• Charitable Giving

For those who really get their financial ducks in a row, Cruze suggests a goal of charitable giving to the tune of 10% of your income. For people still paying off debt, or saving for goals like college and homes, this may not be realistic. But it is a nice goal to shoot for, since giving back is an ideal way to live.

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Minimize Spending in These Areas

  • Lifestyle or Entertainment

If there’s one area where you should allot the least of your budget, Cruze said it’s in lifestyle and entertainment, which might range from going to concerts to streaming services to getting drinks with friends and so on. Your financial security will bring more joy, she suggests, than the fun you overspend on.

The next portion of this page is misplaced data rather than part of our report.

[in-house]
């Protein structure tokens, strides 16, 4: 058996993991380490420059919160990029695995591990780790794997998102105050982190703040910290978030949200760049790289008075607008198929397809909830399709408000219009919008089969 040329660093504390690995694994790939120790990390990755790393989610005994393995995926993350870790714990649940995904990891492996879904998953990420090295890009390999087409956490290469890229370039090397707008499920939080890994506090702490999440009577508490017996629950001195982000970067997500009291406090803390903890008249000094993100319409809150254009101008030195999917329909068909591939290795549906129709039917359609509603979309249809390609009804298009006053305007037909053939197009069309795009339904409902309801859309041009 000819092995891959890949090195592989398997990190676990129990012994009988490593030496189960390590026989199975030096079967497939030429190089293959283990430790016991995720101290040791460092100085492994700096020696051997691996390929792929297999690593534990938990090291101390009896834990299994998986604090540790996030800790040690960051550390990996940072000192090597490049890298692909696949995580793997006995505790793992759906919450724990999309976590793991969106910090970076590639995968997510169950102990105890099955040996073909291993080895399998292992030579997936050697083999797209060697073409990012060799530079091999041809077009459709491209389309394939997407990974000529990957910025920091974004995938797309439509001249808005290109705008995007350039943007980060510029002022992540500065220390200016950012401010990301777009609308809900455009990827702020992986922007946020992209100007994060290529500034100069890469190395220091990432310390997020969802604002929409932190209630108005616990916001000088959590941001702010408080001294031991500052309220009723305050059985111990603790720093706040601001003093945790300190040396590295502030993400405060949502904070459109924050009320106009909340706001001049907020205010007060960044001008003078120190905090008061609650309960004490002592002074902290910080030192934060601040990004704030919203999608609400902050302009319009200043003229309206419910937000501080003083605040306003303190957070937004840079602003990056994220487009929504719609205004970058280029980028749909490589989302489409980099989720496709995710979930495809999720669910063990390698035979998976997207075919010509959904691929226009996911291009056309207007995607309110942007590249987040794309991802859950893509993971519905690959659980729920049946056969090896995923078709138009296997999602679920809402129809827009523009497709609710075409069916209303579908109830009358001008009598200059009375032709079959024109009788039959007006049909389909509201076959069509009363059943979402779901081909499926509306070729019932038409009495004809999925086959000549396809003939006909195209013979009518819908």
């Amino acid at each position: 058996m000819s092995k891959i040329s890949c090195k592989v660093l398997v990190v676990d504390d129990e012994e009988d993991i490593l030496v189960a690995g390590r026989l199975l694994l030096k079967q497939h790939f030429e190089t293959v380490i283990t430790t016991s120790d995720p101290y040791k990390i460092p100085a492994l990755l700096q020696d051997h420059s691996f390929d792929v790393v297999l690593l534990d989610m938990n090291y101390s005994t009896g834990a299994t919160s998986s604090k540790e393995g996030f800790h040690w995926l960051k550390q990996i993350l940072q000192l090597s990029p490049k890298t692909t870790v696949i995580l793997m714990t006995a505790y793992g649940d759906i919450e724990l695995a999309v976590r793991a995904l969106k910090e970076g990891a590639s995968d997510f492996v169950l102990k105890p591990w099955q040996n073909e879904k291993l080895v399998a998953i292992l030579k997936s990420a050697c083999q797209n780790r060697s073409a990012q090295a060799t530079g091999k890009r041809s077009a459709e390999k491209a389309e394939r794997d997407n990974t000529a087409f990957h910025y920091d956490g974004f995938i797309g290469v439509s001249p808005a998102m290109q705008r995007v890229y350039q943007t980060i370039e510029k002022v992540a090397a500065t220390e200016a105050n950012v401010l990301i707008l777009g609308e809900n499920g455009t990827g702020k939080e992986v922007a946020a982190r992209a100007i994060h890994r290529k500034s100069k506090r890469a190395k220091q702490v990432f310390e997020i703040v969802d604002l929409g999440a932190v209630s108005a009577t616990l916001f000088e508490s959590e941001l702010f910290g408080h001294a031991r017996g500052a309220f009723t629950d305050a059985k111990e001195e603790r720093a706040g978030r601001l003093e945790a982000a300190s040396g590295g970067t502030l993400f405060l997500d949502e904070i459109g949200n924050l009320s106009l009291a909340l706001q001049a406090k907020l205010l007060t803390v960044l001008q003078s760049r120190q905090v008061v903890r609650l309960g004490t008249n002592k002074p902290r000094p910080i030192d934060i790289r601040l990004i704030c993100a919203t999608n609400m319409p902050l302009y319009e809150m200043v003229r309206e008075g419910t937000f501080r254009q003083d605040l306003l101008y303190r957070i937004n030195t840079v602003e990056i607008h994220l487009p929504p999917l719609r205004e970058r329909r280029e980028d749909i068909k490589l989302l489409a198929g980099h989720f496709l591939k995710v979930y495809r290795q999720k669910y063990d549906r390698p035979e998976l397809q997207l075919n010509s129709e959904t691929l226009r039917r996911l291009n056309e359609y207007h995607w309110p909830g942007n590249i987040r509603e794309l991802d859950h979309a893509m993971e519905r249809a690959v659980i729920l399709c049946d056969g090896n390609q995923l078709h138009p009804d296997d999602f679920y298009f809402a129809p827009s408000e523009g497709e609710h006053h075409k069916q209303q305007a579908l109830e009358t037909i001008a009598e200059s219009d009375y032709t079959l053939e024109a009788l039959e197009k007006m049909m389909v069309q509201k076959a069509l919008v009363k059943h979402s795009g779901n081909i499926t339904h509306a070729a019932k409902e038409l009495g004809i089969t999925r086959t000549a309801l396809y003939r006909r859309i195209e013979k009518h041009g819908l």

• Personal Spending

Other than basic personal care items, or mandatory new clothes for work, or new school clothes for a growing child, keeping these expenses to a minimum in your budget is a good idea. Cruze said that American households spend about $64 a month on personal care products and services and about $146 a month on apparel and services.

  • Miscellaneous

If you’re serious about budgeting down to your literal last dollar, what’s known as a zero-based budget, then Cruze suggests you leave a “miscellaneous category” of about 5% of your net pay to leave wiggle room for the unexpected.